Clearly further thought is required before any actual experiments are
possible. However, at least three areas of investigation should prove fruitful
at some stage. The first could be an attempt to set up a relatively small
group (e.g. 12 to 60 individuals) such that each was paired with another
in a compressive relationship and had defined tension links with some others
in accordance with the selected tensegrity structure. If necessary one
individual could fulfil several roles (i.e. act as several distinct nodes)
since it is the activated role-functions which are directly interrelated
by the tensegrity pattern, and not necessarily the individuals (Or two
individuals could handle one role). A more ambitious experiment would have
each role-function activated by a small group or organizational unit. A
third approach would focus primarily on the design and functioning of an
information system whose nodes would be distributed and interlinked according
to the selected tensegrity pattern (49).
Two questions need to be clarified before (tentatively) undertaking
such experiments. The first concerns the breakdown and distribution of
role-functions for a tensegrity of a given complexity. Normally in an organization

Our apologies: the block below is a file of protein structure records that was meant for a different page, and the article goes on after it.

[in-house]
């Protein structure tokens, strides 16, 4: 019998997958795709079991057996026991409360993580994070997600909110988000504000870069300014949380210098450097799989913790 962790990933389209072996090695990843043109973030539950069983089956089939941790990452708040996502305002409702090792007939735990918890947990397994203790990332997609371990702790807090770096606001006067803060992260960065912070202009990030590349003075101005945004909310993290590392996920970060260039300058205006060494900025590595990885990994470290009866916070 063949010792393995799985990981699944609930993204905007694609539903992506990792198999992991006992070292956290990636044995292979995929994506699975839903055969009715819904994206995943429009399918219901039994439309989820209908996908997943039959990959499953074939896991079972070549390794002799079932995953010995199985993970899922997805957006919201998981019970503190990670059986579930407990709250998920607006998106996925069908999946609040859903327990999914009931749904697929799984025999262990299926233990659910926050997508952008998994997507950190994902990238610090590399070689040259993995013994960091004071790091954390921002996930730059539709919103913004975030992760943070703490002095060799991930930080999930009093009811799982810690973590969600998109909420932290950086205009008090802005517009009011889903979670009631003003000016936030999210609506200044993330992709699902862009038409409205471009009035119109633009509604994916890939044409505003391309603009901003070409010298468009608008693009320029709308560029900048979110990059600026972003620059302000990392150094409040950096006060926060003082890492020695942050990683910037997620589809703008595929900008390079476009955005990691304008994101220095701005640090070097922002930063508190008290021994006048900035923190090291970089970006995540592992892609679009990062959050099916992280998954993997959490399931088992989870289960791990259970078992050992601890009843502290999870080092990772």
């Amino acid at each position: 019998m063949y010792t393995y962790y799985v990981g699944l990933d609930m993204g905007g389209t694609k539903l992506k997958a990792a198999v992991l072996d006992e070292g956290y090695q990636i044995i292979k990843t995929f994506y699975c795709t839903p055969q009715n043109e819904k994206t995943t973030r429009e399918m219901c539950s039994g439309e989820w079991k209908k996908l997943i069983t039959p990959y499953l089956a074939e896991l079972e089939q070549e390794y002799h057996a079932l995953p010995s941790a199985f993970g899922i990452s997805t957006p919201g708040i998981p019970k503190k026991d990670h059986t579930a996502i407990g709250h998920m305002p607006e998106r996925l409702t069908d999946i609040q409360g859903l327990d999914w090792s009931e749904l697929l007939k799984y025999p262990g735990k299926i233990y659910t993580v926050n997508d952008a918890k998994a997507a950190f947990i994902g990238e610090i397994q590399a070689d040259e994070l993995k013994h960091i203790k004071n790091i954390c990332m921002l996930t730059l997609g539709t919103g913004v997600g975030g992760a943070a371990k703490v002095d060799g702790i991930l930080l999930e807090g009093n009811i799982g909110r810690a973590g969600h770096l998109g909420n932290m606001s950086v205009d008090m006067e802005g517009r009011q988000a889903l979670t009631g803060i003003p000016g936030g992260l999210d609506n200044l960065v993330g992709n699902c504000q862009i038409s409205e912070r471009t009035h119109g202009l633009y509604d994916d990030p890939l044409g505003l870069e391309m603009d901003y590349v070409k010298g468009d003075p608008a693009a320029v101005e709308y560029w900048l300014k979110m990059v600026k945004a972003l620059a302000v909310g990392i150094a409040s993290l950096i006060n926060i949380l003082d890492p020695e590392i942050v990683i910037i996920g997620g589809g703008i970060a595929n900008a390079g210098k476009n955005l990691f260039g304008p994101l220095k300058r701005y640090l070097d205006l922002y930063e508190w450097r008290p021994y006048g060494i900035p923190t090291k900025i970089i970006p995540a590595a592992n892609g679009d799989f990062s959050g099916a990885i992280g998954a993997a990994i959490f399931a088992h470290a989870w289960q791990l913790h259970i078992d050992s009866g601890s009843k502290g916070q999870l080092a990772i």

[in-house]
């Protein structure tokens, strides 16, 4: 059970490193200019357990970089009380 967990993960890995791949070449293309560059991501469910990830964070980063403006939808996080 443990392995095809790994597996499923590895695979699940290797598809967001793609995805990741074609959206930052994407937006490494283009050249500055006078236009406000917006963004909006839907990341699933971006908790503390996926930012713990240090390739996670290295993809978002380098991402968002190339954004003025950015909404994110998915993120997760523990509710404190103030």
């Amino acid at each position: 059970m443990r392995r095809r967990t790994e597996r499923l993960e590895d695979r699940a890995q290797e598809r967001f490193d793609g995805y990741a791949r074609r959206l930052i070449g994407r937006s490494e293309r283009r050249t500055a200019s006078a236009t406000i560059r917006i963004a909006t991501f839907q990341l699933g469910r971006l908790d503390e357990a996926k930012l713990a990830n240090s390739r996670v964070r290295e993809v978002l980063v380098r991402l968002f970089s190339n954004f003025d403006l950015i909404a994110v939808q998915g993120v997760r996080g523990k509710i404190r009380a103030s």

the number and relationship of functions is settled empirically in the
light of past experience and in response to foreseen weaknesses. Such insights
need to be used to work out for an organization with N function-roles,
just what they tend to be. The second question is how such organizational
tensegrities are to be "tightened up". Two approaches seem possible. The
first involves increasing the rate or intensity of interaction between
the role-functions in tension relationship. The second is to add more compression
relationships to the network until it is forced into a state of tension,
namely by increasing the effective number of elements in the tensegrity
(50). In either case, it should be noted that tensegrities are very tolerant
of considerable departures from symmetry.
As any one who has built a tensegrity model knows, until almost all
of the elements are tightened in place the result looks like an "unwholy"
It is unlikely that creating a tensegrity organization would avoid this
stage, particularly in view of the lack of experience and the uncertainly
as to exactly what are the snags -- if such an organization can be constructed
at all. The significant moment, as when constructing a model, would be
when suddenly the symmetry and dynamic integrity of the whole emerges from